Yahoo: We are so totally screwed

It’s not exactly a huge surprise, given the anti-trust brouhaha that the proposal caused in Washington, but Google formally announced that its search deal with Yahoo is over, kaput, deceased, pushing up the daisies — it is an ex-agreement. It wasn’t just the anti-trust concerns either; some advertisers were apparently worried about a lack of choice as a result of the tie-up, and not without reason. So how badly is Yahoo screwed right now? On a scale of one to 10, I would say Yahoo is now at 11.

As John Paczkowski notes at All Things D, this deal was supposed to generate as much as half a billion dollars worth of additional cash flow in its first year, money Yahoo could definitely use. But more than that, this deal was a way of trying to stand on its own two feet (albeit while leaning on Google for support), and that is now gone. Microsoft, which had its takeover bid for Yahoo derailed by the Google arrangement — among other things — is no doubt doing the math on another bid.

The only problem for Yahoo is that instead of a $45-billion deal at $31 a share, Microsoft is more likely to bid about half that, and that’s if it even makes another bid for Yahoo at all. Nice job, Jerry. How many failed Hail Mary passes can one CEO throw?

Update:

VentureBeat’s Matt Marshall is reporting that an internal Yahoo memo says to expect “a major historical announcement” later today, and the rumour is that Jerry Yang will step down as CEO. Kara Swisher at All Things D says that is dead wrong, and so does the New York Times DealBook blog. VentureBeat has now updated its post and quotes a Yahoo source as saying there is no truth to the rumours.

5 thoughts on “Yahoo: We are so totally screwed

  1. Forgive me if this sounds a bit dense…

    1. Yahoo is still making a profit, though obviously shareholders would like more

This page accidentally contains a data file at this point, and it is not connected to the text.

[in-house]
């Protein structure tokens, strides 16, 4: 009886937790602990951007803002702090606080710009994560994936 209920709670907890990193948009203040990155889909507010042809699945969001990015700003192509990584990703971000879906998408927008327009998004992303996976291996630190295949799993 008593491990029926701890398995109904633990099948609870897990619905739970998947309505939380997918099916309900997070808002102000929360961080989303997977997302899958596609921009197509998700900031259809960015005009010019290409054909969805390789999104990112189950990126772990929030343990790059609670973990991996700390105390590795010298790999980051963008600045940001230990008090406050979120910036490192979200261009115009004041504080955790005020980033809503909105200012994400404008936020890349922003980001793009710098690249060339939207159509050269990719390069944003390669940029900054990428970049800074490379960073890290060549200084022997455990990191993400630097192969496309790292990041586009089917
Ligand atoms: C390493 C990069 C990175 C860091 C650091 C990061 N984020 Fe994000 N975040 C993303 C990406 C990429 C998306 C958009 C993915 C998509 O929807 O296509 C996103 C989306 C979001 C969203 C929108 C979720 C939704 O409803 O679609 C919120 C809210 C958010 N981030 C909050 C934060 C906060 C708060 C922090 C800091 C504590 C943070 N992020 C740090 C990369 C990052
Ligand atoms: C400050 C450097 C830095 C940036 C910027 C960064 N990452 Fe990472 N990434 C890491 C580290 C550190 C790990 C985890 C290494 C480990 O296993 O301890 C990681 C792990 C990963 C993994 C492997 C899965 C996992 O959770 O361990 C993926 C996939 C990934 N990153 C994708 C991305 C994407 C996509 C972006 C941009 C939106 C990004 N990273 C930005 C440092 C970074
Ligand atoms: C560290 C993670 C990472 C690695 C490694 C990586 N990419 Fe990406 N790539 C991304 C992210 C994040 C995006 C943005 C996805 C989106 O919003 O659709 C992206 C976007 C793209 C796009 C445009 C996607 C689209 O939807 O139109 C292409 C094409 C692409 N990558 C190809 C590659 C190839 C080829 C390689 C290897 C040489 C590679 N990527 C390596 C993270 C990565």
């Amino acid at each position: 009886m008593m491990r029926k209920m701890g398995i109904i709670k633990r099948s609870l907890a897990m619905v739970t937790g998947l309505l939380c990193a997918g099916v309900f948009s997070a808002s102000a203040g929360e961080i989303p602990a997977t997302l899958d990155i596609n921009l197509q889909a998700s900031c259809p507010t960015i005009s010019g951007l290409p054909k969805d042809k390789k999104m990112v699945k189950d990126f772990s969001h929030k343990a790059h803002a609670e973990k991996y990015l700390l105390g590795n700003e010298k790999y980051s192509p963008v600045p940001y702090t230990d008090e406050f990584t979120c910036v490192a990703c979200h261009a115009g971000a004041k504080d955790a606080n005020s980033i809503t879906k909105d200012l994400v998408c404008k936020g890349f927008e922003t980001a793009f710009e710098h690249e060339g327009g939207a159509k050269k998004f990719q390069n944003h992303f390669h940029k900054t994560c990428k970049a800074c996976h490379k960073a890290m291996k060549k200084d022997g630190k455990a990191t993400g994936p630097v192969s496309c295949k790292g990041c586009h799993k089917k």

2. Yahoo is in a bit of a decline compared to Google, but is still growing
    3. They have made some good purchases, they just haven't really meshed them together yet
    4. Sure they have lost some good staff, but they still have 1000s more
    5. Hiring new good staff at current valuation probably isn't going to be too difficult
    6. A lot of their revenue is display advertising, which will see a decline, but they are likely to still see profits

    It is quite possible that they won't see a similar valuation to the Microsoft offering earlier in the year, but if shareholders had benefitted from that deal, who is to say they wouldn't have lost a similar amount after reinvesting the proceeds of a sale in say Google?

    I would have loved to see what a combined MSFT/YHOO would have done to change the landscape online, especially in search, but I still don't see why they are “totally screwed”

    • Andy, you are quite right that Yahoo isn't exactly bankrupt — it has lots of cash flow, it has plenty of assets, and so on. And my headline was obviously a little bit hyperbolic, in an effort to be colorful.

      At the same time, however, you can't deny that Yahoo's search efforts have been a dismal failure, and that's what the Google deal was supposed to solve. The only option now is Microsoft — the same deal that Jerry Yang and the board already blew once. That's not a great position to be in, no matter how you slice it.

    • Andy, you are quite right that Yahoo isn't exactly bankrupt — it has lots
      of cash flow, it has plenty of assets, and so on. And my headline was
      obviously a little bit hyperbolic, in an effort to be colorful.

      At the same time, however, you can't deny that Yahoo's search efforts have
      been a dismal failure, and that's what the Google deal was supposed to
      solve. The only option now is Microsoft — the same deal that Jerry Yang
      and the board already blew once. That's not a great position to be in, no
      matter how you slice it.

  2. So is this announcement just Jerry Yang begging for Microsoft to make a new offer? Yahoo may still have traffic and profitability, but that sense of decline is inescapable. They haven't had any kind of indication of growth or innovation for a while, their biggest news has been related to potential acquisitions and partnerships. If the FTC and MSFT are going to block any joint ventures, I don't see how they are going to get their stock value back up to what the investors used to have.

  3. Andy, you are quite right that Yahoo isn't exactly bankrupt — it has lots
    of cash flow, it has plenty of assets, and so on. And my headline was
    obviously a little bit hyperbolic, in an effort to be colorful.

    At the same time, however, you can't deny that Yahoo's search efforts have
    been a dismal failure, and that's what the Google deal was supposed to
    solve. The only option now is Microsoft — the same deal that Jerry Yang
    and the board already blew once. That's not a great position to be in, no
    matter how you slice it.

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